In any case, I’ve only gotten together with Broadcom barely a week and… she’s treating me very well:
Very well indeed. USD 2.5k kinda well.
So take care Disney. This is one of the happiest break ups I’m involved in.
I’m still looking out for ya ok… In fact, I’m still rolling over some of your put options that I’ve sold.
I hope 1 day we get back together.
(Maybe we can do a threesome with Broadcom?)
I’m getting lazy.
I used to compile and present all these theses in nice, detailed, impressive reports, with some of these dragging out to several parts.
Now, I just add that into a break up letter.
Lucky for TTI, I’m not selling any courses or services here, neither do I benefit from clicks, so I can do as my heart desires.
Now… still on my new squeeze Boardcom.
For the uninitiated, a very quick update: Boardcom launched a takeover of CA Technologies for USD 44.50. The markets took a dim view of the takeover as Boardcom was supposed to acquire businesses within its industry with its massive cash hoard and impressive cashflows generated every quarter.
After their announced attempted to buy over Qualcomm got screwed by Trump, the markets were expecting them to go after other similar rivals and acquire them. Instead, Boardcom went to buy something with seemingly no synergy and completely unrelated to Boardcom’s traditional chips businesses.
When the deal was announced, Boardcom’s market cap shrank by almost $19bil…. which is the equivalent of what the takeover of CA Technologies would cost Boardcom.
This didn’t make any sense to me. CA Tech generates just over $1bil in FCF every year, and yet the markets are assigning ZERO value to this acquisition? $19bil of market cap got evaporated? So before the announcement, CA Tech was a standalone, independent listed company. After acquisition, it’s worth…. $0?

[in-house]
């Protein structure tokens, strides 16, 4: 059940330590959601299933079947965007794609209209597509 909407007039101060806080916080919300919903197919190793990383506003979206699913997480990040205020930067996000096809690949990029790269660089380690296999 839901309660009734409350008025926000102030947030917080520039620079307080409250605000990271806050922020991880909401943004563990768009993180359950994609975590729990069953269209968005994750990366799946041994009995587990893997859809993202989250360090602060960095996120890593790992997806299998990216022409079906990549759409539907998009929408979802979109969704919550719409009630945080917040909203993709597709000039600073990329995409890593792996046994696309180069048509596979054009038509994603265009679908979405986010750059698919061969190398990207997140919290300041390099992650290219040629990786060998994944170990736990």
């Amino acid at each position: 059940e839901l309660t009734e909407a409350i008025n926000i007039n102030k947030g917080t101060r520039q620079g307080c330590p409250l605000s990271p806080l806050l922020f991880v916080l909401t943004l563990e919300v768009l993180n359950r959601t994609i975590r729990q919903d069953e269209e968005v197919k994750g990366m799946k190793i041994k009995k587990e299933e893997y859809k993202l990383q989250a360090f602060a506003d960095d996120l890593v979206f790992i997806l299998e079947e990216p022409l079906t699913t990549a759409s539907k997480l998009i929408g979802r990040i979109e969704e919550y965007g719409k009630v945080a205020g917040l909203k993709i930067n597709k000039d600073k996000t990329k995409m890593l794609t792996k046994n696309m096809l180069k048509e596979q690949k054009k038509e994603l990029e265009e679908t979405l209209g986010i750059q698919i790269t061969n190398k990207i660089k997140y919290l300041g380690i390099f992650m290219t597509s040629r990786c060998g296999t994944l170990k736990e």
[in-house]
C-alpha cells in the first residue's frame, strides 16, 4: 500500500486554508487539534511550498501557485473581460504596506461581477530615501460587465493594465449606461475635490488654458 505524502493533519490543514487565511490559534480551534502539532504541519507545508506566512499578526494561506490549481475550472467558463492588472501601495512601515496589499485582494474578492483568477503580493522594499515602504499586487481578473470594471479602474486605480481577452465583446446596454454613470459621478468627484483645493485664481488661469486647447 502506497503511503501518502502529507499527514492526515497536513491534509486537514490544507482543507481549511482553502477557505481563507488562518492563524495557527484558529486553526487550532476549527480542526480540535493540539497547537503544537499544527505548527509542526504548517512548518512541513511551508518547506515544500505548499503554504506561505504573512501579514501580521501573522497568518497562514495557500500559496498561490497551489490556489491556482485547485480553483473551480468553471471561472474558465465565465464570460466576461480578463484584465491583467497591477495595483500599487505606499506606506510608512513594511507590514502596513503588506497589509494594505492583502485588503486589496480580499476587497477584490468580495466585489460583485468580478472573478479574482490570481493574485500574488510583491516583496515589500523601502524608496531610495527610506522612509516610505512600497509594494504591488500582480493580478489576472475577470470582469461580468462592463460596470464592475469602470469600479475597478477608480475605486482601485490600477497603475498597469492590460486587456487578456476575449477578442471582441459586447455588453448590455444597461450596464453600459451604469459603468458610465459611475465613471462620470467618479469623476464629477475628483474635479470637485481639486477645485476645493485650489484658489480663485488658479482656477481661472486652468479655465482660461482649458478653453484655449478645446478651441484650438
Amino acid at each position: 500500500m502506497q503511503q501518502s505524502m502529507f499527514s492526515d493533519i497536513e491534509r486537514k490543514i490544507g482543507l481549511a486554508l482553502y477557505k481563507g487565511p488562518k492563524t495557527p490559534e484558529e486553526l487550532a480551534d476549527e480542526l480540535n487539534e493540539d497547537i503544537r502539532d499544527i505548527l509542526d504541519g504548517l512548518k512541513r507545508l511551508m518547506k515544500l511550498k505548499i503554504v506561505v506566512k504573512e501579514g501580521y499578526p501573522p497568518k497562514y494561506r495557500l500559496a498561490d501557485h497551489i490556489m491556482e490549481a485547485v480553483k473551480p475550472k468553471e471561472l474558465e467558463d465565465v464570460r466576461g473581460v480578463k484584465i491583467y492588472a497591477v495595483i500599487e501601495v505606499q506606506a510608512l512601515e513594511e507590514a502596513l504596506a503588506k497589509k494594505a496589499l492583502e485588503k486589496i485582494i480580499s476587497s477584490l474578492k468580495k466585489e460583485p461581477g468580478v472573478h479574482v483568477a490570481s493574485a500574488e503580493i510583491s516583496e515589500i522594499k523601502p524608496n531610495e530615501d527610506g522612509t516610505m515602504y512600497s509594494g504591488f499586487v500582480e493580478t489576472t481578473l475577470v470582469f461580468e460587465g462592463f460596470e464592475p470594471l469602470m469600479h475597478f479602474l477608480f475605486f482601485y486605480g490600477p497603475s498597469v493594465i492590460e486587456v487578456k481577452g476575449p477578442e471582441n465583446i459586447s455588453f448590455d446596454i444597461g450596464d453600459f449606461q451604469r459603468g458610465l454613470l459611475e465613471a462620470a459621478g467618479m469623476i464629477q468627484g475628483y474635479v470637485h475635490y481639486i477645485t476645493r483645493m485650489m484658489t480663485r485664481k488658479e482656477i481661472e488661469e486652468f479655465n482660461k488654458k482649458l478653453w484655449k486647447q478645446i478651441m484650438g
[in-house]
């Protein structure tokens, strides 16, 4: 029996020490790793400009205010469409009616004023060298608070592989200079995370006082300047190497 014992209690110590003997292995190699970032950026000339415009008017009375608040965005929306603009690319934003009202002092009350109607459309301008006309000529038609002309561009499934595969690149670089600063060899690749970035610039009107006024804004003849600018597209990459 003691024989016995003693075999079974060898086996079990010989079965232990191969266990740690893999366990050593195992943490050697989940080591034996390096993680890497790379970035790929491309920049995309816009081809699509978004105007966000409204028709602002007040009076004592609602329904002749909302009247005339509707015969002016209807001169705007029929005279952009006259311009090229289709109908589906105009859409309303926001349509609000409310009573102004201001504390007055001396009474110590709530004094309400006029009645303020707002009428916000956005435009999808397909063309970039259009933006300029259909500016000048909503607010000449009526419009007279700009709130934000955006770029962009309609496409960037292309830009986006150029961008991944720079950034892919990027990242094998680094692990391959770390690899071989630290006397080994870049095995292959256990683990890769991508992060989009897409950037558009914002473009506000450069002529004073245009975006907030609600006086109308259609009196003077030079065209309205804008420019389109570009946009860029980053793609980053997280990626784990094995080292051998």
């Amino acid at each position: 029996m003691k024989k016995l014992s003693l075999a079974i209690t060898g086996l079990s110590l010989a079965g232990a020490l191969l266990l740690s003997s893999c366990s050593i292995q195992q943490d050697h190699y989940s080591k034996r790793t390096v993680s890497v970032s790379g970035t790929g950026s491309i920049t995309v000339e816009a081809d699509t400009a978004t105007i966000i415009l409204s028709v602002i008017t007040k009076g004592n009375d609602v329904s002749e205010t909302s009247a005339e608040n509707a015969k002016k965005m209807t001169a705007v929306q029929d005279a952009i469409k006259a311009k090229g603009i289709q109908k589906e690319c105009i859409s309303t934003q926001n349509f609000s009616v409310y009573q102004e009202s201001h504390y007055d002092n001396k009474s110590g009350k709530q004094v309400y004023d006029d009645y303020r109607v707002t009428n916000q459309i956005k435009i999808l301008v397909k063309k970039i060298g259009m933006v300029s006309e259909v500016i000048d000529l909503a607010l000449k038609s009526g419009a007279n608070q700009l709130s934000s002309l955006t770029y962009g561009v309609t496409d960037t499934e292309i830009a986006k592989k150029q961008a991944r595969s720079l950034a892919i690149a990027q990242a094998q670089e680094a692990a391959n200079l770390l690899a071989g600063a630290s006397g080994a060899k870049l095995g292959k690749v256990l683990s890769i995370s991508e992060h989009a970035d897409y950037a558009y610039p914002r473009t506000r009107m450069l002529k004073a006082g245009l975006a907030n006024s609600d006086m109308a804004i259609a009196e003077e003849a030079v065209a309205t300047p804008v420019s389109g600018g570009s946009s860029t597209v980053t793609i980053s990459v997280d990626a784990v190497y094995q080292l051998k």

Anyhow, I’m digressing here.
Right now, an arbitrage opportunity exists…. of sorts.
U see, the takeover is almost 100% likely to proceed. Both boards of both companies have jointly announced that they are in favor of this acquisition. CA’s largest shareholder, Careal Property Group AG and affiliates, own 25% of CA and they have publicly supported this deal. And at a 20% premium to the last traded price, I’d think most SHs of CA Technologies would be happy enough.
The deal is slated to complete by the end of 2018, and the acquisition price is USD 44.50, fully payable in cold hard cash.
The share price of CA Tech though, is just under USD 44 right now:
Since the deal is highly probable to complete, it means that anyone buying the shares now for USD 44, would receive USD 44.50 within the next 5 months.
That’s a return of 1.14% in 5 months.
That’s an ok return considering the deal has been derisked, all parties involved are supportive and there’s no anti trust concerns (totally different industries!) to scuttle the deal.
But 1.14% in 5 months is hardly impressive.
If one is sharper and pokes around more though, you’d notice that the August $44 puts could’ve been sold for USD 0.45 a piece. This was from just yesterday (Friday):
Here’s the trade history:
There are 19 contracts that transacted at USD 0.43 and gasp, even 4 at USD 0.54. (That’s me! haha)
A total of 41 contracts got transacted at around USD 0.4 – USD 0.54
Does this make any sense to you?
This means that one could sell puts for a premium of USD 0.4 – USD 0.54, and these puts expire in 4 weeks.
This means that one could get the same 1.14% ROI… but this time, in 1 month instead of 5 months!
And if the contracts do get exercised and you end up picking up the shares at USD 44, there’s no biggie either cos then you’d collect the same 1.14% AGAIN, but this time in 4 months instead of 5!
So to summarize… one could either buy a direct equity stake and collect a ROI of 1.14% in 5 months, relatively risk free.